New improved PCR method to detect AHPND bacteria

Vibrio parahaemolyticus is a specific type of bacteria that causes acute hepatopancreatic necrosis disease (AHPND) (also called early mortality syndrome or EMS) in shrimp, resulting in extensive damage to both domestic and international shrimp industries. Thus, a group of Thai and Taiwanese researchers previously developed an interim PCR method to detect isolates of AHPND bacteria until the lethal toxin gene could be identified. To be more precisely identify isolates of V. parahaemolyticus causing AHPND, Center of Excellence for Shrimp Molecular Biology and Biotechnology (Mahidol-BIOTEC cooperative center) collaborated with the Aquatic Animal Health Research Center, Charoen Pokphand Company to develop a better PCR detection method.

This new improved PCR method is based on the gene sequence of a protein discovered in a sub-fraction of cell-free culture broth from isolates of V. parhaemolyticus that cause AHPND. This protein is not present in V. parahaemolyticus or other bacteria that do not cause AHPND. This cell-free preparation caused the typical signs of acute AHPND (massive sloughing of hepatopancreatic tubule epithelial cells) when administered to shrimp by reverse gavage. Primer (AP3) was designed to amplify the gene sequence of one small protein from this toxic sub-fraction. The AP3 method gave 100% sensitivity, specificity, positive predictive value and negative predictive value for the detection of AHPND bacteria using 98 bacterial isolates characterized by bioassay as AHPND and non-AHPND bacteria.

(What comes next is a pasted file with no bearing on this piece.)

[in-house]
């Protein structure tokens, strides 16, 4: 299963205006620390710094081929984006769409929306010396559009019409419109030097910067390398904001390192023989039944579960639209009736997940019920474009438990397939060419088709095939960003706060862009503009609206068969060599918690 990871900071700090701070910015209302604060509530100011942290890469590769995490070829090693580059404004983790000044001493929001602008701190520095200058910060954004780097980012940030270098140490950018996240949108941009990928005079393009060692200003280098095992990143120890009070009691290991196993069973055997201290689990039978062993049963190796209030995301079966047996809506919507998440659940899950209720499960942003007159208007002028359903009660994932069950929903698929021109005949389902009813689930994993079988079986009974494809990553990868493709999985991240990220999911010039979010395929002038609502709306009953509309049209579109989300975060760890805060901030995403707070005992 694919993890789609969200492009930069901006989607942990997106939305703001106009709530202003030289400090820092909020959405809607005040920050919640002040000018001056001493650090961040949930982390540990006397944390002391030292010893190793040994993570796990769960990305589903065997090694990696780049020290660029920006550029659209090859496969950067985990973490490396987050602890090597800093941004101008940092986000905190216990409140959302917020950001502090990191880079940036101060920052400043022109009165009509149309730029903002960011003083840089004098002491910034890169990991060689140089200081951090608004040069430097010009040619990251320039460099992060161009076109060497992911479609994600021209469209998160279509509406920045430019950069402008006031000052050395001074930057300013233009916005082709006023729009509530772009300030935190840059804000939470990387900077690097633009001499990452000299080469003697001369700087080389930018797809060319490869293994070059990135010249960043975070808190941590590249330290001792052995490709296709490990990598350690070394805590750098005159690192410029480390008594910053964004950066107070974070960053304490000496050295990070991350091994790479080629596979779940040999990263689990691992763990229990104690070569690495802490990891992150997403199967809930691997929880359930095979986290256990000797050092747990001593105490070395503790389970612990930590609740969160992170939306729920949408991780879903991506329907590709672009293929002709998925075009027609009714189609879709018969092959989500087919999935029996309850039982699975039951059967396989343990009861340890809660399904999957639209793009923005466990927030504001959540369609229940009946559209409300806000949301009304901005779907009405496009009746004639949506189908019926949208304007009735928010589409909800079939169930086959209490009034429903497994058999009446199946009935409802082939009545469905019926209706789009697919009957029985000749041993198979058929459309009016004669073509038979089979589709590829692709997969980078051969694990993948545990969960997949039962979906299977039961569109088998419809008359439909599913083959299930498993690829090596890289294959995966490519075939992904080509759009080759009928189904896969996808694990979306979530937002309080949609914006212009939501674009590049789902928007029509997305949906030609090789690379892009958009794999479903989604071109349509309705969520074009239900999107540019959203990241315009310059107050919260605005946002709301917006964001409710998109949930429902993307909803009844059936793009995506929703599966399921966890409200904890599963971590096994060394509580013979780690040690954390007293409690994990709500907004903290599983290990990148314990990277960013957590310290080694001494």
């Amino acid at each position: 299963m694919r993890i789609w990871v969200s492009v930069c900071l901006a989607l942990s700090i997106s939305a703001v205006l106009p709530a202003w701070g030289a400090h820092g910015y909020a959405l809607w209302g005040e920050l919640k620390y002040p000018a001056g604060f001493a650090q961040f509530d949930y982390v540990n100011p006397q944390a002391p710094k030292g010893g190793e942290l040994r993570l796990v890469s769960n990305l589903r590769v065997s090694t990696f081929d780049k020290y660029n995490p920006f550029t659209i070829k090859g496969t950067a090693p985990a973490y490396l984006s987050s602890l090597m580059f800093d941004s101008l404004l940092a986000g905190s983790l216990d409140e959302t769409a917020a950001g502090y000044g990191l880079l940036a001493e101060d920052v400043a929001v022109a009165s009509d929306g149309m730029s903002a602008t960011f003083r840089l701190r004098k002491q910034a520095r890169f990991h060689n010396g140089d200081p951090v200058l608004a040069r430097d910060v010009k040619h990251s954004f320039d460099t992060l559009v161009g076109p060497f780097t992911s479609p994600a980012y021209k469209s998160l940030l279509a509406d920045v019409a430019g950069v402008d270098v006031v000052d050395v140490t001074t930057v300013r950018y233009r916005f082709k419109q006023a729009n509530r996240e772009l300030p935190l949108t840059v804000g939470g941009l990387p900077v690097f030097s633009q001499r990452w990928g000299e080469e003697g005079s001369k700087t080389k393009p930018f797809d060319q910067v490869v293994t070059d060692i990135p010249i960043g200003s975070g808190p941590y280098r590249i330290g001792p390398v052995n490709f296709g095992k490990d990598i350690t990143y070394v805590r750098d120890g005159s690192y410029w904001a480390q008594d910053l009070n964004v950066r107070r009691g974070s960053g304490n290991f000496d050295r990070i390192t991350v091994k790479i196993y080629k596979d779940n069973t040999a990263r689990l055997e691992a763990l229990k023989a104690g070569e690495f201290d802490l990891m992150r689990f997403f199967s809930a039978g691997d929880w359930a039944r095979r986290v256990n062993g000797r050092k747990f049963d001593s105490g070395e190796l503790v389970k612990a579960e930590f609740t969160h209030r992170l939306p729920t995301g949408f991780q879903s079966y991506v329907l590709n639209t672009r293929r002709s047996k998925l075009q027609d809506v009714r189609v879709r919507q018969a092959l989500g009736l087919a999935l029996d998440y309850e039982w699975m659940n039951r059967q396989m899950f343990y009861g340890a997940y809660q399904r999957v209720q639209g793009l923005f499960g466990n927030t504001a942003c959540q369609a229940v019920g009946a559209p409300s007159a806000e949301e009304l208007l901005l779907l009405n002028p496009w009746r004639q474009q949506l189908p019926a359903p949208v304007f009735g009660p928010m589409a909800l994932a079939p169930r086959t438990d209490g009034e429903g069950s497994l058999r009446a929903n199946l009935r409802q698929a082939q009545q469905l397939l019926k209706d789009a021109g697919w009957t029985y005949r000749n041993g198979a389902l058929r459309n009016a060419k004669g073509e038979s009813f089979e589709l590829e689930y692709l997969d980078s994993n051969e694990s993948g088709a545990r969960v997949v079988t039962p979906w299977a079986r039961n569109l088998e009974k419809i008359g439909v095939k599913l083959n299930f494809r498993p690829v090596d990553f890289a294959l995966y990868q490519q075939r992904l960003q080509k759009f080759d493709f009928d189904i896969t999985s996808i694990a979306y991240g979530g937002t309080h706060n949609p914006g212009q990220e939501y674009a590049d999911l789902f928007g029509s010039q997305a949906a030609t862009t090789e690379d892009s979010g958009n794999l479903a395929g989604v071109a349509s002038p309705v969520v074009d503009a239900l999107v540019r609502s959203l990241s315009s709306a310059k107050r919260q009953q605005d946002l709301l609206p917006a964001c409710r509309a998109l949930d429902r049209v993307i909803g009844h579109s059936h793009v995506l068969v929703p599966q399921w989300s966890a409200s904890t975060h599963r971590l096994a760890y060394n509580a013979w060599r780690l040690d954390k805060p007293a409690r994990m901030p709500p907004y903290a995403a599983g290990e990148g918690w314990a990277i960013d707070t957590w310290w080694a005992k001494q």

The research has been supported by the National Research Council of Thailand, the Agriculture Research and Development Agency, the Thai Commission for Higher Education, Mahidol University, Faculty of Marine Technology at Burapha University, the National Science and Technology Development Agency, the Patani Shrimp Farmers Club, the Surathani Shrimp Farmers Club, the Thai Frozen Foods Association, Charoen Pokphand Company, SyAqua Co. Ltd. and Thai Union Co. Ltd.

Download: Announcement regarding free release of a new and improved PCR method for detection of AHPND bacteria

Posted on 25 June 2014